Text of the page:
Health Insurance Cancellations are an Insurance Industry Scam
The right wing media has done an astounding job of convincing the intellectually challenged that the ACA (aka "Obamacare" by the pathetically ignorant) is responsible for the cancellation of health insurance polices. Of course that's a lie, but then the right lives and thrives on lies (e.g. Birther nonsense, Social Security number nonsense, the President is a homosexual nonsense and of course the ever comical Obama is a socialist, communist, fascist, Nazi, Maoist, Muslim, foreign-born American-hater).
Pathetic Willard the Money Hider (why does anyone still pay attention to that loser?) went on Meet the Press haughtily proclaiming President Obama's Failure to the Tell The American People the Truth about the ACA is now rotting his Second Term.
Now for some truth about the scam pulled by the insurance industry on the American people.
Plans that were in place since March of 2010 (prior to the Affordable Care Act) were "Grandfathered" and excluded from many of the laws requirements so that they WOULDN'T be cancelled. The ACA doesn't FORCE those plans to remain, but it doesn't FORCE them to be cancelled either. What we now know is that the Insurance Companies deliberately sent out cancellation notices, along with automatic renewals into higher rate plans before Oct 1st last year as a means of preventing people from shopping on the Exchange and finding better, cheaper plans.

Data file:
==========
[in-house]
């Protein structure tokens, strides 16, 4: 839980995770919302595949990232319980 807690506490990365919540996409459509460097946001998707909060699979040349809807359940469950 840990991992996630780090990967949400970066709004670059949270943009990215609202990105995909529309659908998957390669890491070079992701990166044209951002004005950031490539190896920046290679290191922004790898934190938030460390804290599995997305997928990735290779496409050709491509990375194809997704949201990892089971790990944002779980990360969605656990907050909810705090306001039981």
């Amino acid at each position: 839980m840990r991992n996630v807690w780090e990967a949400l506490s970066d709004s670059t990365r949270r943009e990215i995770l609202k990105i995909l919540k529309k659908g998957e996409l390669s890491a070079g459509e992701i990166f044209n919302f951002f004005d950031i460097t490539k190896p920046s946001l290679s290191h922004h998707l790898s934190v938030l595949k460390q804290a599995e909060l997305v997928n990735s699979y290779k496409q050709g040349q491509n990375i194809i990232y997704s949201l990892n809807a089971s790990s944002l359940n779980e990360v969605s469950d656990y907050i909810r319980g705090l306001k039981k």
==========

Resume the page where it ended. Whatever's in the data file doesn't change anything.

In short, this is an Insurance Industry Scam to gouge their customers, blame the ACA for it, and prevent them from taking advantage of improved coverage and savings that the ACA actually provides.
And so far this Scam has worked beautifully. The White House has been rocked back on their heels not just by the rollout problems of HealthCare.gov (which is now actually working), but also by these disingenuous "Cancellation Letters."
But now the charlatans behind the curtain are finally being revealed.
Donna received the letter canceling her insurance plan on Sept. 16. Her insurance company, LifeWise of Washington, told her that they'd identified a new plan for her. If she did nothing, she'd be covered. A 56-year-old Seattle resident with a 57-year-old husband and 15-year-old daughter, Donna had been looking forward to the savings that the Affordable Care Act had to offer.
But that's not what she found. Instead, she'd be paying an additional $300 a month for coverage. The letter made no mention of the health insurance marketplace that would soon open in Washington, where she could shop for competitive plans, and only an oblique reference to financial help that she might qualify for, if she made the effort to call and find out. Otherwise, she'd be automatically rolled over to a new plan - and, as the letter said, "If you're happy with this plan, do nothing."